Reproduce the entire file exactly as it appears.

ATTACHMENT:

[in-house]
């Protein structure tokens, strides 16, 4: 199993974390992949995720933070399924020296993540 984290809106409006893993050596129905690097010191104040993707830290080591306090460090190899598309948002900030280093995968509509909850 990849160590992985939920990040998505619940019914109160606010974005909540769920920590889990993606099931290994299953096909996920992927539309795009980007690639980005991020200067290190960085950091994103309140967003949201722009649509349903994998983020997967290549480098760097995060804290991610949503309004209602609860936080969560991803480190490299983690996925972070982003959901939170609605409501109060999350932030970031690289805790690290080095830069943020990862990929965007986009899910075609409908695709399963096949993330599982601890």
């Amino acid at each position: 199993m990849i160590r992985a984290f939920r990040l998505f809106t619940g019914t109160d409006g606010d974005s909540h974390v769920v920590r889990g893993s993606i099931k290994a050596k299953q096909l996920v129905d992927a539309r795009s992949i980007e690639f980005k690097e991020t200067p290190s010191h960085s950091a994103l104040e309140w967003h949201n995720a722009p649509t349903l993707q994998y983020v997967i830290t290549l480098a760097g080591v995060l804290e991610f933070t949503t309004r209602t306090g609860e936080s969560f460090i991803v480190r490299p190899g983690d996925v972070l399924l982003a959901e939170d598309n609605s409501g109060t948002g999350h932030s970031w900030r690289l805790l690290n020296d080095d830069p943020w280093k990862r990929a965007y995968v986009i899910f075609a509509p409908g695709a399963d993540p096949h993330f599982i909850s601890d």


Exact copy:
[in-house]
């Protein structure tokens, strides 16, 4: 199993974390992949995720933070399924020296993540 984290809106409006893993050596129905690097010191104040993707830290080591306090460090190899598309948002900030280093995968509509909850 990849160590992985939920990040998505619940019914109160606010974005909540769920920590889990993606099931290994299953096909996920992927539309795009980007690639980005991020200067290190960085950091994103309140967003949201722009649509349903994998983020997967290549480098760097995060804290991610949503309004209602609860936080969560991803480190490299983690996925972070982003959901939170609605409501109060999350932030970031690289805790690290080095830069943020990862990929965007986009899910075609409908695709399963096949993330599982601890």
């Amino acid at each position: 199993m990849i160590r992985a984290f939920r990040l998505f809106t619940g019914t109160d409006g606010d974005s909540h974390v769920v920590r889990g893993s993606i099931k290994a050596k299953q096909l996920v129905d992927a539309r795009s992949i980007e690639f980005k690097e991020t200067p290190s010191h960085s950091a994103l104040e309140w967003h949201n995720a722009p649509t349903l993707q994998y983020v997967i830290t290549l480098a760097g080591v995060l804290e991610f933070t949503t309004r209602t306090g609860e936080s969560f460090i991803v480190r490299p190899g983690d996925v972070l399924l982003a959901e939170d598309n609605s409501g109060t948002g999350h932030s970031w900030r690289l805790l690290n020296d080095d830069p943020w280093k990862r990929a965007y995968v986009i899910f075609a509509p409908g695709a399963d993540p096949h993330f599982i909850s601890d």